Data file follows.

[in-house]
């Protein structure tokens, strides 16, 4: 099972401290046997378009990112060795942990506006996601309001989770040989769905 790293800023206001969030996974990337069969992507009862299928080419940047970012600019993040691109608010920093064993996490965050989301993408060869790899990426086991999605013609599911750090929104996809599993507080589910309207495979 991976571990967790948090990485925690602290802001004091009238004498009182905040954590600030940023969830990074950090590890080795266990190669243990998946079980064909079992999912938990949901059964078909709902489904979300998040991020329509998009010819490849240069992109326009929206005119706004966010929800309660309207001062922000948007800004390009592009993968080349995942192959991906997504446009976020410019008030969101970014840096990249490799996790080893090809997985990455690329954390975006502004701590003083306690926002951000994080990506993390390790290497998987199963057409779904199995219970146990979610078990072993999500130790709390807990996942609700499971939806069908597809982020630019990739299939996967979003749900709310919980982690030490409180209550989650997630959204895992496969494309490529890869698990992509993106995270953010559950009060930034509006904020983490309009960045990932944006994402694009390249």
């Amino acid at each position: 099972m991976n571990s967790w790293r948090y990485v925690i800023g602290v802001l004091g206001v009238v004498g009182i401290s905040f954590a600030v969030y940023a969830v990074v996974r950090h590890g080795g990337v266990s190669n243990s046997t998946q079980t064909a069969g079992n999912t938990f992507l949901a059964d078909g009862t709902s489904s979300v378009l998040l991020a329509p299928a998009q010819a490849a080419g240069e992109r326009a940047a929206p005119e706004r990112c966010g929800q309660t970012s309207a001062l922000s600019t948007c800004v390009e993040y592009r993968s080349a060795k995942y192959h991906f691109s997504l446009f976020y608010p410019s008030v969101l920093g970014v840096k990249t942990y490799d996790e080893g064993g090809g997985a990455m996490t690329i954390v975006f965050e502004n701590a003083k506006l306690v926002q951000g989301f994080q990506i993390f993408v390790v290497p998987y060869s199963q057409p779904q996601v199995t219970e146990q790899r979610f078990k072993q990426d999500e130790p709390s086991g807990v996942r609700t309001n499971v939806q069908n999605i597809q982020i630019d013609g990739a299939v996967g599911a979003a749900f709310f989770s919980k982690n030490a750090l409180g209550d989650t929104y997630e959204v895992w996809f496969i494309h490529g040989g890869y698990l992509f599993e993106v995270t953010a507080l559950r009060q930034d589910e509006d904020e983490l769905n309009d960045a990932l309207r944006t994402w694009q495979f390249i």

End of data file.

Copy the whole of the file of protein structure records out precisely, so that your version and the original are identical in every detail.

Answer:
[in-house]
């Protein structure tokens, strides 16, 4: 099972401290046997378009990112060795942990506006996601309001989770040989769905 790293800023206001969030996974990337069969992507009862299928080419940047970012600019993040691109608010920093064993996490965050989301993408060869790899990426086991999605013609599911750090929104996809599993507080589910309207495979 991976571990967790948090990485925690602290802001004091009238004498009182905040954590600030940023969830990074950090590890080795266990190669243990998946079980064909079992999912938990949901059964078909709902489904979300998040991020329509998009010819490849240069992109326009929206005119706004966010929800309660309207001062922000948007800004390009592009993968080349995942192959991906997504446009976020410019008030969101970014840096990249490799996790080893090809997985990455690329954390975006502004701590003083306690926002951000994080990506993390390790290497998987199963057409779904199995219970146990979610078990072993999500130790709390807990996942609700499971939806069908597809982020630019990739299939996967979003749900709310919980982690030490409180209550989650997630959204895992496969494309490529890869698990992509993106995270953010559950009060930034509006904020983490309009960045990932944006994402694009390249």
């Amino acid at each position: 099972m991976n571990s967790w790293r948090y990485v925690i800023g602290v802001l004091g206001v009238v004498g009182i401290s905040f954590a600030v969030y940023a969830v990074v996974r950090h590890g080795g990337v266990s190669n243990s046997t998946q079980t064909a069969g079992n999912t938990f992507l949901a059964d078909g009862t709902s489904s979300v378009l998040l991020a329509p299928a998009q010819a490849a080419g240069e992109r326009a940047a929206p005119e706004r990112c966010g929800q309660t970012s309207a001062l922000s600019t948007c800004v390009e993040y592009r993968s080349a060795k995942y192959h991906f691109s997504l446009f976020y608010p410019s008030v969101l920093g970014v840096k990249t942990y490799d996790e080893g064993g090809g997985a990455m996490t690329i954390v975006f965050e502004n701590a003083k506006l306690v926002q951000g989301f994080q990506i993390f993408v390790v290497p998987y060869s199963q057409p779904q996601v199995t219970e146990q790899r979610f078990k072993q990426d999500e130790p709390s086991g807990v996942r609700t309001n499971v939806q069908n999605i597809q982020i630019d013609g990739a299939v996967g599911a979003a749900f709310f989770s919980k982690n030490a750090l409180g209550d989650t929104y997630e959204v895992w996809f496969i494309h490529g040989g890869y698990l992509f599993e993106v995270t953010a507080l559950r009060q930034d589910e509006d904020e983490l769905n309009d960045a990932l309207r944006t994402w694009q495979f390249i």